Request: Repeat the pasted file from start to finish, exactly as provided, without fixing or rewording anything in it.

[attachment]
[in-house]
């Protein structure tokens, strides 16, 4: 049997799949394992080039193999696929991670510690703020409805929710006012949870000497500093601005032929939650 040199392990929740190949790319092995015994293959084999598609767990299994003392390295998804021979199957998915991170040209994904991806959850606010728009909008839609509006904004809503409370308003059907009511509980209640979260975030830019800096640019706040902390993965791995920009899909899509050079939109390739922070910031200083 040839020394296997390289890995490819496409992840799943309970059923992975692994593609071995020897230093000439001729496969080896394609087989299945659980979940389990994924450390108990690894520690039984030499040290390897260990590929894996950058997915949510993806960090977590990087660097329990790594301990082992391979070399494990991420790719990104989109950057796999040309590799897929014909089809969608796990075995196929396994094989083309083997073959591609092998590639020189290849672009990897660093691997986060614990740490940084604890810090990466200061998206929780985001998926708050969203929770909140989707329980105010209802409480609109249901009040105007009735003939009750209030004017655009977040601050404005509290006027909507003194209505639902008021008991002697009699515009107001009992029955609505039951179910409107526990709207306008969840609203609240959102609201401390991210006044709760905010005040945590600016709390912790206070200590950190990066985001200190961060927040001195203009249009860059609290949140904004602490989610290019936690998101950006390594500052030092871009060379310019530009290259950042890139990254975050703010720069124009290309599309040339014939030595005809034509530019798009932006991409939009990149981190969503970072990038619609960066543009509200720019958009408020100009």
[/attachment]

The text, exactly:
[in-house]
């Protein structure tokens, strides 16, 4: 049997799949394992080039193999696929991670510690703020409805929710006012949870000497500093601005032929939650 040199392990929740190949790319092995015994293959084999598609767990299994003392390295998804021979199957998915991170040209994904991806959850606010728009909008839609509006904004809503409370308003059907009511509980209640979260975030830019800096640019706040902390993965791995920009899909899509050079939109390739922070910031200083 040839020394296997390289890995490819496409992840799943309970059923992975692994593609071995020897230093000439001729496969080896394609087989299945659980979940389990994924450390108990690894520690039984030499040290390897260990590929894996950058997915949510993806960090977590990087660097329990790594301990082992391979070399494990991420790719990104989109950057796999040309590799897929014909089809969608796990075995196929396994094989083309083997073959591609092998590639020189290849672009990897660093691997986060614990740490940084604890810090990466200061998206929780985001998926708050969203929770909140989707329980105010209802409480609109249901009040105007009735003939009750209030004017655009977040601050404005509290006027909507003194209505639902008021008991002697009699515009107001009992029955609505039951179910409107526990709207306008969840609203609240959102609201401390991210006044709760905010005040945590600016709390912790206070200590950190990066985001200190961060927040001195203009249009860059609290949140904004602490989610290019936690998101950006390594500052030092871009060379310019530009290259950042890139990254975050703010720069124009290309599309040339014939030595005809034509530019798009932006991409939009990149981190969503970072990038619609960066543009509200720019958009408020100009």